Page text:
Tuesday, January 11, 2011

Under the Gun

While Gabrielle Giffords struggles for her life and families and communities mourn the senseless loss of loved ones, we have yet to learn the true motive of shooter Jared Lee Loughner. Meanwhile, the validity of images such as gun site crosshairs, "Aim and reload" rhetoric, and other violent metaphors are now being hotly debated.

I believe if Loughner was indeed politically motivated we need to re-evaluate the use of violent metaphors in politics and if Loughner is simply crazy and not politically motivated, I believe we need to re-evaluate the use of violent metaphors in politics. In my opinion these images of threat seem to run counter to the very idea of freedom and have no place in our democracy. Isn't the idea of democracy that you are free to choose without concern of bodily harm to yourself or others.

I'd like to ask the authors of these radical images what happened to "Do unto others as you would have them do to you"? Would you honestly want to see your hometown on a map, a place where your children live, covered with the image of a gun site crosshair (or even something that looks quite similar)? Wouldn't you feel just a little nervous, knowing there are some real kooks out there, if someone suggested, even metaphorically, to shoot you? And in those cases where something horrible does happen, such as a 9 year old girl being shot to death, wouldn't it be a comfort to absolutely know it had nothing to do with you?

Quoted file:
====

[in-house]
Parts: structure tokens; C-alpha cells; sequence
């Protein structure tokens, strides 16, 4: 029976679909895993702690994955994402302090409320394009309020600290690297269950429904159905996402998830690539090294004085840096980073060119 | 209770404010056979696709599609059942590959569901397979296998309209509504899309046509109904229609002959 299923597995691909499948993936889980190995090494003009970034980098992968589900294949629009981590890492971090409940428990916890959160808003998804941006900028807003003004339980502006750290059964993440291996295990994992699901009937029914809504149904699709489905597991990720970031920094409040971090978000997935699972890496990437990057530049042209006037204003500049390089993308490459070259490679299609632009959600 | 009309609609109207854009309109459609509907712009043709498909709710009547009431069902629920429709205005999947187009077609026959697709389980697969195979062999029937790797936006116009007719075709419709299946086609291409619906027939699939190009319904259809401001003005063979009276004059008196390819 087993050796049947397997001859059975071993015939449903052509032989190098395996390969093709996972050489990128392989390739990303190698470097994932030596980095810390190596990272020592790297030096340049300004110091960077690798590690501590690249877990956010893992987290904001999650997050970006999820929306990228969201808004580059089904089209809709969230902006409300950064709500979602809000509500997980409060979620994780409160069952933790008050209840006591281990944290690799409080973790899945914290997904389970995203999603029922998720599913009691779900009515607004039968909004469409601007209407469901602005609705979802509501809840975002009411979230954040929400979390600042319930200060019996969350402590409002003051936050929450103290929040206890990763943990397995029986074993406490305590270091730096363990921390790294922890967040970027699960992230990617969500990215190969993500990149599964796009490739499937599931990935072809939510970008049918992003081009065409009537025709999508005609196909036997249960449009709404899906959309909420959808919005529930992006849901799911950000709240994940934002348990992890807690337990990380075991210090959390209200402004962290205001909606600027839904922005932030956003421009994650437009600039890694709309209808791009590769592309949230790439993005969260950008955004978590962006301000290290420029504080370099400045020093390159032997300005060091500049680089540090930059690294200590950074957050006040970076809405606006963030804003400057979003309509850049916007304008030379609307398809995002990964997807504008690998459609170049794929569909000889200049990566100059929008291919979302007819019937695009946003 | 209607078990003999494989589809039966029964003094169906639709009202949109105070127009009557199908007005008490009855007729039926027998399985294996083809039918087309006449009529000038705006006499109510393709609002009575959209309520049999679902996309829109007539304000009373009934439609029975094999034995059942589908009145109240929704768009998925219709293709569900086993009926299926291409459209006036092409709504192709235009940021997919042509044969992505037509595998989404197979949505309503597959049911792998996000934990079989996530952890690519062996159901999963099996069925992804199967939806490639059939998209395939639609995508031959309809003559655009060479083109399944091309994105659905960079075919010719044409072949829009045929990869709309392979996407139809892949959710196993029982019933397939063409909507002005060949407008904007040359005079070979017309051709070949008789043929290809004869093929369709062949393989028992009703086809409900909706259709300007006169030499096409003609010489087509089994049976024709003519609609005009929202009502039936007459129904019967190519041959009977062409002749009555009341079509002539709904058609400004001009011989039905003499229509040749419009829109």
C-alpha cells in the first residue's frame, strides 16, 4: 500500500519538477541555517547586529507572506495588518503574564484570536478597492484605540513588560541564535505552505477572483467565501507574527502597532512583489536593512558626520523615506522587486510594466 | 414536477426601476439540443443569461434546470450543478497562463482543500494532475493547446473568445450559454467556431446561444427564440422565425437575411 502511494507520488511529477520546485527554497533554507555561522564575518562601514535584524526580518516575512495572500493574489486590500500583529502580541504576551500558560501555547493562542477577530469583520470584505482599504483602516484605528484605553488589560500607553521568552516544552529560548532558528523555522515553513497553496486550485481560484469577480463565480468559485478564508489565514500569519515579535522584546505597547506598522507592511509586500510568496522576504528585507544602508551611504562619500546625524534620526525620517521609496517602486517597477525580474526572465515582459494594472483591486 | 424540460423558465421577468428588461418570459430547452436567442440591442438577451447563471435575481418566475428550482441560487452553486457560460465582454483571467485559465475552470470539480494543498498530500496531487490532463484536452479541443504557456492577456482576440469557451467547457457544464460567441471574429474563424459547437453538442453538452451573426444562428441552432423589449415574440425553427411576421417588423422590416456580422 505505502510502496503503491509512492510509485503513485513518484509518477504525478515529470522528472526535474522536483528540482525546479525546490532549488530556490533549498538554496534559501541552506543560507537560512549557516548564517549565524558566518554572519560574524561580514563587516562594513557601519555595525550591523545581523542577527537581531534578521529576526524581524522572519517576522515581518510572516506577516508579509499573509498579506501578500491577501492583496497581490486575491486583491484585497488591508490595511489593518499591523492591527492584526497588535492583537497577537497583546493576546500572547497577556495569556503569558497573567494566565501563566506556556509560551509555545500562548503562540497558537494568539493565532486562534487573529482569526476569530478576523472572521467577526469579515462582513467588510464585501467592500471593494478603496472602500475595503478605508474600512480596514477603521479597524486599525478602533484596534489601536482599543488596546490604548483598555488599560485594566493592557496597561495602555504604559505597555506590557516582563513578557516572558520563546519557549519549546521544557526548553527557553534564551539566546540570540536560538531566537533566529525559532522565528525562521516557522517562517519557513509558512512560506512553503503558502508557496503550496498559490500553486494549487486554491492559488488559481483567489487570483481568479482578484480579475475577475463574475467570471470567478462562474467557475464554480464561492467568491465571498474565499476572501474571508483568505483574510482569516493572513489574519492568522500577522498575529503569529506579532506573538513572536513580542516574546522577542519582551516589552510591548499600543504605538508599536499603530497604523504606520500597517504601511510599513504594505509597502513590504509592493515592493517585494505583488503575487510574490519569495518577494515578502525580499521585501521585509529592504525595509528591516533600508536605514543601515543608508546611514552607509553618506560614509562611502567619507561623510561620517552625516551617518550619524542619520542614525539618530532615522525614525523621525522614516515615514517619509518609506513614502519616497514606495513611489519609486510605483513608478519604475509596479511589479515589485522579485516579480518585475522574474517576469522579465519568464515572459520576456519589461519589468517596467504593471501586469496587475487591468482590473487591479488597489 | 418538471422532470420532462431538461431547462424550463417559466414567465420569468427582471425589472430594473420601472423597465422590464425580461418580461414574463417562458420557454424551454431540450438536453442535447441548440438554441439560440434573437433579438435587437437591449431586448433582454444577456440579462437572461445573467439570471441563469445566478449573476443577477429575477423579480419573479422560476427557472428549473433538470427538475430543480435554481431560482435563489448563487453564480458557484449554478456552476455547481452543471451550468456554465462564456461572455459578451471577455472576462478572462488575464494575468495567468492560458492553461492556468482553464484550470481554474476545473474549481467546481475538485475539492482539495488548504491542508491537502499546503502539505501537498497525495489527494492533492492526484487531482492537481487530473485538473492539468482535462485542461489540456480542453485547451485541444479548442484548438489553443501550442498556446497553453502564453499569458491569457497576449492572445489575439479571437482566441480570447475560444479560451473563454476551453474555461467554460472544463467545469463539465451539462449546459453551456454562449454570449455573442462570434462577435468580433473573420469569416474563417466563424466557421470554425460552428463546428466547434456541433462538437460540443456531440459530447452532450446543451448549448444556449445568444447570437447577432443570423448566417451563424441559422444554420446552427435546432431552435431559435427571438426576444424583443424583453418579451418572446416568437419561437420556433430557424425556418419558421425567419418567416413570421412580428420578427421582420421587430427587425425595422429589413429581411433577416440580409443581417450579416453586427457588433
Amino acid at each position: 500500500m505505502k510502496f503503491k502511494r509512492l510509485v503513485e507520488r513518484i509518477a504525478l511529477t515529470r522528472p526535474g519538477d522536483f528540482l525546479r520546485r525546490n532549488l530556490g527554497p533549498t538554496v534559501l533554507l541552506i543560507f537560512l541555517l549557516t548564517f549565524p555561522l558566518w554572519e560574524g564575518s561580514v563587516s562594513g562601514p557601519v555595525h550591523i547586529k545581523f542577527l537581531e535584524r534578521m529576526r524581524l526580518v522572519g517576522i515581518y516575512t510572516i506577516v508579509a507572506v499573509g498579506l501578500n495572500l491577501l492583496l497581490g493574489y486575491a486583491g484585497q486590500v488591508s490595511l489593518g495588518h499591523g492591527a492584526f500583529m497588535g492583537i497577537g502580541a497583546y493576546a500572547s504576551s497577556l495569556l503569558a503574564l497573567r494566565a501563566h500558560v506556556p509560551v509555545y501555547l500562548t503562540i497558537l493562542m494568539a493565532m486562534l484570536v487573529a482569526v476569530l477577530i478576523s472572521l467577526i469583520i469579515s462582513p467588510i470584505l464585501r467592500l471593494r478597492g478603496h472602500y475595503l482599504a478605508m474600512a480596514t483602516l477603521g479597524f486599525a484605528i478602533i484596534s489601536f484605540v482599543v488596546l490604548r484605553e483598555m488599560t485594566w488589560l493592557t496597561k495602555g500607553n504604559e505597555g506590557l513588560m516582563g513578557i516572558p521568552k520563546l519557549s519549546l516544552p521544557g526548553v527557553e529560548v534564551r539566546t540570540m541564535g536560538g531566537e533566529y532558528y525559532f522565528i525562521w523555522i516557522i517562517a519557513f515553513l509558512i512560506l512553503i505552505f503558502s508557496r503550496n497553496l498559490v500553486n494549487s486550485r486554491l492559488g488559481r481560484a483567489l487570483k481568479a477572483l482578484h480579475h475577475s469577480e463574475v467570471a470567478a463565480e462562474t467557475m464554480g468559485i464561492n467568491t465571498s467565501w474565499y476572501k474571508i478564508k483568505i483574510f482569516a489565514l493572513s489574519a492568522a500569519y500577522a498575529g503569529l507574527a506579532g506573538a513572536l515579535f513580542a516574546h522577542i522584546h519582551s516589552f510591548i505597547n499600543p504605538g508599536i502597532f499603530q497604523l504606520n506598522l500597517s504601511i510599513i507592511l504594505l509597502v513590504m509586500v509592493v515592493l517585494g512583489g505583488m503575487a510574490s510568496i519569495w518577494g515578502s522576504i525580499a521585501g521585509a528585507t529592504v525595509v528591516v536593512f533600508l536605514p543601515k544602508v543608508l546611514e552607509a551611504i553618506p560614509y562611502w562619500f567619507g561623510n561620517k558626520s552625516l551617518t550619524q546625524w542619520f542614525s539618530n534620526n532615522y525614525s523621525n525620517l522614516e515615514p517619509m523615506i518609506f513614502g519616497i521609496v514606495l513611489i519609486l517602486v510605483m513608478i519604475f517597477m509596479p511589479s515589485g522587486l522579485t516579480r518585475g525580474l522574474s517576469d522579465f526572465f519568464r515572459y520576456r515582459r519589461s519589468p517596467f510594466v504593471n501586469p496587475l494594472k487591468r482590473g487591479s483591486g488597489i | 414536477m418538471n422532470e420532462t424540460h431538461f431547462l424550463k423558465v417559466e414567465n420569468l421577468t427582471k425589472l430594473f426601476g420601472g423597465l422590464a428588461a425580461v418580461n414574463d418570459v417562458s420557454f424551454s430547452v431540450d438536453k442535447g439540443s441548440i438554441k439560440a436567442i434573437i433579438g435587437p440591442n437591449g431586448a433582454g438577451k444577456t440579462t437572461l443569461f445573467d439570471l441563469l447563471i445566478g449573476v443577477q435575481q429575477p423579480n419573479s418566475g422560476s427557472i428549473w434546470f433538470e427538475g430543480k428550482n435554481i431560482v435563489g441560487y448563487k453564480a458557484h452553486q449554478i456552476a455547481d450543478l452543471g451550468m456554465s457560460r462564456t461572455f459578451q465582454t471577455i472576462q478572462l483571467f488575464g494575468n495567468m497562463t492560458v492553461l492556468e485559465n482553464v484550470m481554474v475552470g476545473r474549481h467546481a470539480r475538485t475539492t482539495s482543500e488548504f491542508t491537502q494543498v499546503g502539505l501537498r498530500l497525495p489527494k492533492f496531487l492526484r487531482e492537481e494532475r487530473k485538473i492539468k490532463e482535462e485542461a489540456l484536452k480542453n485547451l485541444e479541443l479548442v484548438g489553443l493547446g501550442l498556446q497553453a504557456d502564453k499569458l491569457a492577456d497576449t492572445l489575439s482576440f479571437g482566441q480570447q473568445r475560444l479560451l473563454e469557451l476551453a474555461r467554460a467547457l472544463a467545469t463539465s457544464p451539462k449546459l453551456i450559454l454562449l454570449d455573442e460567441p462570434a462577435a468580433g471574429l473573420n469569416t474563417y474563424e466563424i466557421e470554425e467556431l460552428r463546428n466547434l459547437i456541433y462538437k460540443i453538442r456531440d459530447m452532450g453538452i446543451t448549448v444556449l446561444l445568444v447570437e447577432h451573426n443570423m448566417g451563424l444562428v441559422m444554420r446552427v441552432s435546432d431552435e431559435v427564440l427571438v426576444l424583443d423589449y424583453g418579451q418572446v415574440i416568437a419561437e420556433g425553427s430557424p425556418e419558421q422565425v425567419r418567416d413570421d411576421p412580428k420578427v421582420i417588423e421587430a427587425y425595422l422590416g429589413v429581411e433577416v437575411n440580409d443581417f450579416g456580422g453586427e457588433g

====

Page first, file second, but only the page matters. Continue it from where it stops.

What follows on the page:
Look, it's a free country. People are free to say what they want and I don't know if they are to blame if some chemically imbalanced person uses that as an excuse to go on some rampage. I don't think this is the sort of thing we can legislate.

What I do think is that politicians need to be wise about the images they choose to convey and all citizens need to be even wiser about the images the choose to respond to. Because there are a lot of crazy people out there--you know that--and sometimes all it takes is a little nudge to tip them over to the psychotic side of the fence. Guns are powerful- not bad- just powerful. They can take away a life with the slightest twitch of a finger. We need to show more respect for that power and stop carelessly using its image to further our own personal or political agendas.

In a democracy your power comes from your vote, not a gun, and if we stop believing that we've got a real problem on our hands.